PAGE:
When users create tables in databases and store data into it, data gets stored in disk extents which is the minimum storage allocated on disks for data storage. Netezza distributes the data in data extents across all the available data slices based on the distribution key specified during the table creation. If you don’t want to distribute randomly, a maximum of four columns can be mentioned as distribution key during table creation process. If a user provides no distribution specification, Netezza uses one of the columns to distribute the data and the selection of which cannot be influenced.
When the user specifies particular column for distribution then Netezza uses the column data to distribute the records being inserted across the dataslices. Netezza uses hashing to determine the dataslice into which the record needs to be stored. When the user selects random as the option for data distribution, then the appliance uses round robin algorithm to distribute the data uniformly across all the available dataslices.
The key is to make sure that the data for a table is uniformly distributed across all the data slices so that there are no data skews. By distributing data across the data slices, all the SPUs in the system can be utilized to process any query and in turn improves performance. In addition, the performance of any query depends on the slowest SPUs handling the query. If the data is not uniformly distributed then some of the SPUs will have more data in the data slice attached to it called data skew which will impact the processing time and in turn the overall query performance. Selecting columns with high cardinality for the distribution is a good practice to follow. Even if a column with high cardinality like a date column is chosen to distribute data, there is a possibility of creating processing skew. For e.g. using the date column as the distribution key, the data gets distributed fairly evenly across all the data slices. But if most of the queries are looking for data for a particular month which is fairly often in a data warehousing environment, then only a particular set of data slices may need to be processed by the appliance which in turn will only utilize a subset of SPUs causing the query performing sub optimally. This is called processing skew and needs to be prevented by understanding the processing requirements and choosing the correct distribution keys.
CBT – Clustered Base Tables
Along with the option to distribute data during table definition, Netezza also provides an option to organize the distributed data with in a data slice. For e.g., we may have distributed employee table on employee id but wanted to have employee records from the same department to be stored closely together, the column dept id in the table can be specified.
Netezza allows up to four columns to organize on. When data gets stored on the data slice, records with the same organize on column values will get stored in the same or close by extends. Organize on improves queries on fact tables when they are defined with the frequently joined columns to organize the data. All the columns specified in the organize on clause are zone mapped and by knowing the range of values of these columns stored in each physical extent, Netezza can eliminate reading unwanted extents during a join query which improves the query performance.
The distribution of the data across the various disks is the single most important factor that can impact performance. Consider below points when choosing the distribution key:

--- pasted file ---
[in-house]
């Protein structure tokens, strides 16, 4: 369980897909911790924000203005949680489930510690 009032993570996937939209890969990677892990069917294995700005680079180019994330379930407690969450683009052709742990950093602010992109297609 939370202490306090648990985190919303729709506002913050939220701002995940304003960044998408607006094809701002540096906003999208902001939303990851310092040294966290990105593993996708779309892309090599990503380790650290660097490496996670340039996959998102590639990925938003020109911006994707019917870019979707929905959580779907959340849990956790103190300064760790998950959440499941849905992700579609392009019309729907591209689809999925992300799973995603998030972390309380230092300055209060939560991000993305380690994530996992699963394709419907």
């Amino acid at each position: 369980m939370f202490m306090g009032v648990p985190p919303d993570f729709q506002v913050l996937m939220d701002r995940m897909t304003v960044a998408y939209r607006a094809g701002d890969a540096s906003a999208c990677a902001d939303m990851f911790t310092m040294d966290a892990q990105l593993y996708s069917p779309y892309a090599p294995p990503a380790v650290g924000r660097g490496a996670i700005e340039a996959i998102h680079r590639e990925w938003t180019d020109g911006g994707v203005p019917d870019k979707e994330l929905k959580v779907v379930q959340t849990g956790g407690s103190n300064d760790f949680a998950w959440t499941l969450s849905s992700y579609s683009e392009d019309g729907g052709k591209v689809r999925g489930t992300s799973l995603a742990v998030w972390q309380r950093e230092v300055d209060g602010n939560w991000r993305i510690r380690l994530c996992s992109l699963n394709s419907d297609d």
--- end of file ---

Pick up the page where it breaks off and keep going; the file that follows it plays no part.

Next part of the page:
- Column with High Cardinality.
- Column(s) that will frequently be used in join conditions.
- Avoid using a boolean column, which causes Data Skew.
- Distribute on one column whenever possible and do not create keys for the sake of distribution.
Avoid distributing the tables on columns that are often used in the where clause as it will cause processing skew. Date columns would be an example of where not to use this, especially in DW environments.
- Choose Random Distribution only as the last resort as it will more often lead to a table being redistributed or broadcasted. This is okay for a small table but will impact performance if done to large tables.
- When possible, distribute your fact and dimension on the same column.
- Even if both the fact and dimension table can’t be distributed on the same key, make effort to avoid redistribution on the fact table by choosing the right column for distribution.
- In addition to joins , colocation of data through table distribution or redistribution is also needed for count distincts (or any agg distinct), partition overs in analytic functions, and column grouping in group by or select distincts. A really good table distribution strategy will find a column, perhaps like a user_id or customer_id that can commonly be used for joins and these other calculations. If you can find a good common distribution like that things will run very very fast.
Why Varchar is not a good candidate for a distribution key:
- The datatype matters between a varchar and a bigint in more than just width of the field.
- The bigint can be compared to another bigint in the CPU with a hardware subtract, usually on a CPU register (very close to the hardware)
- A varchar however, has to be interpreted, that is, compared against each other in loop, requiring an algorithm in the CPU.
- Integer/binary keys will operate 100x faster than their varchar counterparts. This is why dates are ultimately stored as binary and numeric(18,x) as scaled bigint.
- Why does a binary key operate faster? If we perform a comparison on a varchar, it will have to loop through the characters, comparing one-or-several at a time until it gets a match/mismatch. With a binary value, it’s a register-based subtraction on the CPU, about as close to the metal as we can get. In short, binary comparison is on the deep-metal. Varchar comparison requires a firmware algorithm.
Some helpful Documentation: